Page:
Church of All Nations, Carlton
Saturday March 19, 2016
This concert offered a little bit of the old as well as the new – that’s if you could call anything on this program old. Timothy Phillips and his symphonic ensemble specialize in challenging new music and yesterday had that in spades with the world premiere of Tim Dargaville‘s Kolam, a return visit to Caerwen Martin‘s X-Ray Baby (featured on the first Arcko CD), Ingressa of 2009 by Elliott Gyger, and Brendan Colbert‘s . . . like a Maelstrom which is the title of the latest CD from these players, launched at this concert.
It’s been quite a few years (twenty?) since I last visited this church which has now become a community powerhouse – and it shows. The interior last night had a few pews along the side walls while the central space was lined with individual, if not very comfortable, chairs. The Arcko players worked from the front facade where the preacher’s gallery sits, on the same level as the audience which meant that, to see individuals at work, you had to crane; which the lady in front of me did throughout the evening, although she seemed indiscriminate in her viewing choices, contorting her body in the direction of players who were, at the time, static.
Still, she could do little to disrupt Tim Dargaville’s new work, taking its impetus from a Tamil religious practice. The composer is making no attempt to absorb and discharge Indian musical influences: no Bollywood echoes, no resuscitated Ravi Shankar. The recurring motif is a falling major 2nd, an upward leap of a 5th, then back to the original interval. But for much of its length, the score is of interest for its textures; there is a melody for cello that eventually emerges, followed by another for horn, but one of the distinctive points of interest is a brisk section for winds alone prior to a fulminating climax. As an example of management of forces, Kolam makes a positive impression but its philosophical underpinning remains a mystery to this listener, even if the work’s format presents few problems.
Gyger’s work is based on a type of religious chant that emanates from the town of Benevento, a Campanian city near Naples. Scored for wind and string quintets, piano, harp and two percussionists, this work is based on an entrance chant for Easter Sunday, a dialogue between Mary Magdalene and the angel at Christ’s tomb. Using far more notes for a musical phrase than the more common Gregorian, this sample of Beneventan chant is angular, inclined to more abrupt intervallic leaps than you’d expect, and not averse to ending phrases mid-word. You would need a score to trace the melody’s use in this piece, as the instrumental output is strikingly dense, but its climactic point, an Alleluia divided between strings, solo horn and tubular bells, is effectively jubilant, bringing to mind the more restrained outpouring in the final Taize-illustrating movement of the Laudes octet by Nigel Butterley, on whose music Gyger is an authority. Still, throughout this work’s progress, the percussionists have all the running, Amy Valent-Curtis and Peter Neville dominating the action with a wide-ranging battery of sound-sources.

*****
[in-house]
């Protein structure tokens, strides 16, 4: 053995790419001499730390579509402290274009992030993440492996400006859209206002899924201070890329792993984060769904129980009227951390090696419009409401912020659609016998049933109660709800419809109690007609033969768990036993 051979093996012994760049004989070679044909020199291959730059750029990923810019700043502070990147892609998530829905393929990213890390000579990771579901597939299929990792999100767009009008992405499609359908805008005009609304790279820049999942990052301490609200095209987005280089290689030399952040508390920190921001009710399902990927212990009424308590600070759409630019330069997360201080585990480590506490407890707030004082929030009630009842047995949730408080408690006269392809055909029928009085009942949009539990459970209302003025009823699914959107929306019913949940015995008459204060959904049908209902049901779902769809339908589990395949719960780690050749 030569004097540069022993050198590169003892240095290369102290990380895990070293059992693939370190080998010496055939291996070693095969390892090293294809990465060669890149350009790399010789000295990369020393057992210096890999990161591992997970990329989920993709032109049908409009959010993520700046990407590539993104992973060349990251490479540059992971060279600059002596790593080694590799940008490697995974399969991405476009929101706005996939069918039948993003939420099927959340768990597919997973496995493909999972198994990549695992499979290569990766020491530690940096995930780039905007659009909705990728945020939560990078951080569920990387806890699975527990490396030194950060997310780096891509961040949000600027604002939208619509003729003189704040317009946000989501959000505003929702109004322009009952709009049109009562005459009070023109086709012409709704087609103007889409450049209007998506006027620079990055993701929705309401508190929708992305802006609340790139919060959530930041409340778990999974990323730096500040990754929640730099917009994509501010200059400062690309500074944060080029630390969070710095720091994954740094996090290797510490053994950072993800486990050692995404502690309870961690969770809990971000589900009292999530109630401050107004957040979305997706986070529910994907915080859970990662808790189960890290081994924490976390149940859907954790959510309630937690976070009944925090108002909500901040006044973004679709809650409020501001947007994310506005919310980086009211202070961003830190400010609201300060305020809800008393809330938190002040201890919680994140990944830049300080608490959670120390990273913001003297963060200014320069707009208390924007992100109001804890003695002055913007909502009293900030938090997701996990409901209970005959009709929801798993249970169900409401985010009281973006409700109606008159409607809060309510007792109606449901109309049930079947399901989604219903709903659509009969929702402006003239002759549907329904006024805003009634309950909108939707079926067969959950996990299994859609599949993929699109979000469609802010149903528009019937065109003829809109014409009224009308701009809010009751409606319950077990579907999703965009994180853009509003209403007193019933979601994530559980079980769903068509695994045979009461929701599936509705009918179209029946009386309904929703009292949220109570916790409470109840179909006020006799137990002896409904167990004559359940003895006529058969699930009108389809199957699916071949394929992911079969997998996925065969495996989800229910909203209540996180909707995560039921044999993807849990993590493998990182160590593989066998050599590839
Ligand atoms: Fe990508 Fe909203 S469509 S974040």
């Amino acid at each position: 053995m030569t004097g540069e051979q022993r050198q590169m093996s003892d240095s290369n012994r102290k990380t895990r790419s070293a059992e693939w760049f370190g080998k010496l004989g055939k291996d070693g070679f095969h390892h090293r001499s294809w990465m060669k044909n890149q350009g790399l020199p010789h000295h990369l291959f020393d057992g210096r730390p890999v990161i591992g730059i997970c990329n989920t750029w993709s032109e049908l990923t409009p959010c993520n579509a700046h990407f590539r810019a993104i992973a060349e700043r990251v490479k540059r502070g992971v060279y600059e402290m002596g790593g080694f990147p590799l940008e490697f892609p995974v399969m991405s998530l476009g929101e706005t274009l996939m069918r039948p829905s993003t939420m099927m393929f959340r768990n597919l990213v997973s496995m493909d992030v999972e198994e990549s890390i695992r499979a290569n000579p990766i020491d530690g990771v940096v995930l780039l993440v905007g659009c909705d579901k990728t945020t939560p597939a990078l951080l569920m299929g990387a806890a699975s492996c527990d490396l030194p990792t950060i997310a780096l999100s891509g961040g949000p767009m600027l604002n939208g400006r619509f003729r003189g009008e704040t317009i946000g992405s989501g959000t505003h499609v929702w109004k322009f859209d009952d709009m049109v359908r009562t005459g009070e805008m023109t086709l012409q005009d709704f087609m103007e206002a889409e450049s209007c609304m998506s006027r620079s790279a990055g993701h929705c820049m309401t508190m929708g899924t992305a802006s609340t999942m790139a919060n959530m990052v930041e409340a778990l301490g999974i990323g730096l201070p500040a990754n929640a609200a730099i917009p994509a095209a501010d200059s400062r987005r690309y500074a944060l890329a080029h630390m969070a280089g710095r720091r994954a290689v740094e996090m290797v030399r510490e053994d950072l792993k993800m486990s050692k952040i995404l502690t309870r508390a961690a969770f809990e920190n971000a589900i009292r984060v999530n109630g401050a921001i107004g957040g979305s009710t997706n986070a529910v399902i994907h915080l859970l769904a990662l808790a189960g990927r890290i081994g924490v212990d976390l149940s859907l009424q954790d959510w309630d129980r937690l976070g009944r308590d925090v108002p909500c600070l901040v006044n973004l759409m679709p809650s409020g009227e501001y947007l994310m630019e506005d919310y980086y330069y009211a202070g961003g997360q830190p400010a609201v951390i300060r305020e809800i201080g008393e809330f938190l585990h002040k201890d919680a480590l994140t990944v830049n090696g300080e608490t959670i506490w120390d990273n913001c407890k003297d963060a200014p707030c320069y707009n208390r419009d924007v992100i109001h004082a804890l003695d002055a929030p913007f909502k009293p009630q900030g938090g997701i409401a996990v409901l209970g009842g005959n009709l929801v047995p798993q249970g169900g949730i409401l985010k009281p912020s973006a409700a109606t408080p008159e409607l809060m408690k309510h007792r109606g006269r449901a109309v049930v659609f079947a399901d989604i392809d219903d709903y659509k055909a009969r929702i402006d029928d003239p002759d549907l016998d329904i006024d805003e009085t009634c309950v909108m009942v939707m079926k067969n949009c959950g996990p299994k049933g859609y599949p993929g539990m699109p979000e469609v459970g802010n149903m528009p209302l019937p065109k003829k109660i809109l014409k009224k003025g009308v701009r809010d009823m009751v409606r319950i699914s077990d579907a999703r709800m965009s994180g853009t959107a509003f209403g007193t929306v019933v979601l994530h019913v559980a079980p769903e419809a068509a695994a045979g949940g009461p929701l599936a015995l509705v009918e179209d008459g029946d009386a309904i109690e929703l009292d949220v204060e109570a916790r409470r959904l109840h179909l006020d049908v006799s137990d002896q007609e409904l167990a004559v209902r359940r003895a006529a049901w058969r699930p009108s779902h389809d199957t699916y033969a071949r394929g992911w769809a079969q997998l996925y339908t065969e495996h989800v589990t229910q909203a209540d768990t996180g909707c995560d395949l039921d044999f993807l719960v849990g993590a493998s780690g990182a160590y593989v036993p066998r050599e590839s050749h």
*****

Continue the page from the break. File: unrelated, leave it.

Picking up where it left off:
Martin’s construct aims to suggest hospital sounds, beginning with rustlings and subdued suggestive wisps, eventually graduating to a very forceful climax. Dedicated to the composer’s two daughters, the score has graphic elements based on her children’s scans and X-rays; like Gyger’s chant, constituents you can not easily assimilate from what you hear. Given that the composer has clearly spent a good amount of time in medical institutions, her work succeeds in suggesting the mechanics of the hospital experience. Well, you can pick out passages that strike you as suggestive; I heard sirens, nurse-doctor confrontations, the lapping of amniotic fluid, a loud labour, disputes in emergency. Once the thesis is suggested, you can hear whatever you want to – or fear. Despite Martin’s description of X-Ray Baby as abstract by nature, it takes very little effort to find musical illustrations of medical realities.
Colbert’s score owes its title to an Emily Dickinson poem of morbid imagery, even for that death-haunted poet. It is a double concerto for trumpet and piano with emphasis on the latter which is not silent throughout the work’s half-hour length. This was a remarkable tour de force from Peter Dumsday; getting the notes under his fingers an achievement in itself but maintaining stamina across an unforgivingly active part was a tribute to the performer and, on his part, to the composer. By comparison, Bruno Siketa‘s trumpet had things easy, not entering for some time, then kept restrained by being muted for the concerto’s outer segments. Once again, percussion played a major role and the chamber orchestra strings, bowing away fiercely in the first five minutes, stayed close to inaudible for a good part of the action. To his credit, Colbert does not compromise, maintaining tension without much relief, the default expression marking being a determined forte, it seems. At certain moments, the experience brought back memories of Cage’s 1958 Concert for Piano and Orchestra; not in its soundscape, because Colbert’s is through-composed, not left up to the musicians to choose their own paths, but for the massive onslaught of sound that coloured so much of its impact.
It’s an uncompromising voice, both enervating and exciting to hear in an age when contemporary composition is finding it difficult to sustain interest, let alone an audience. In that regard, . . . like a Malestrom represents the sort of initiative for which the Arcko organization exists. Whether or not it offers pleasure is irrelevant; what it does give you without holding anything back is a horizon-expanding experience, one where your ears are challenged to an aesthetic confrontation. At a new music concert, I can’t imagine anything better.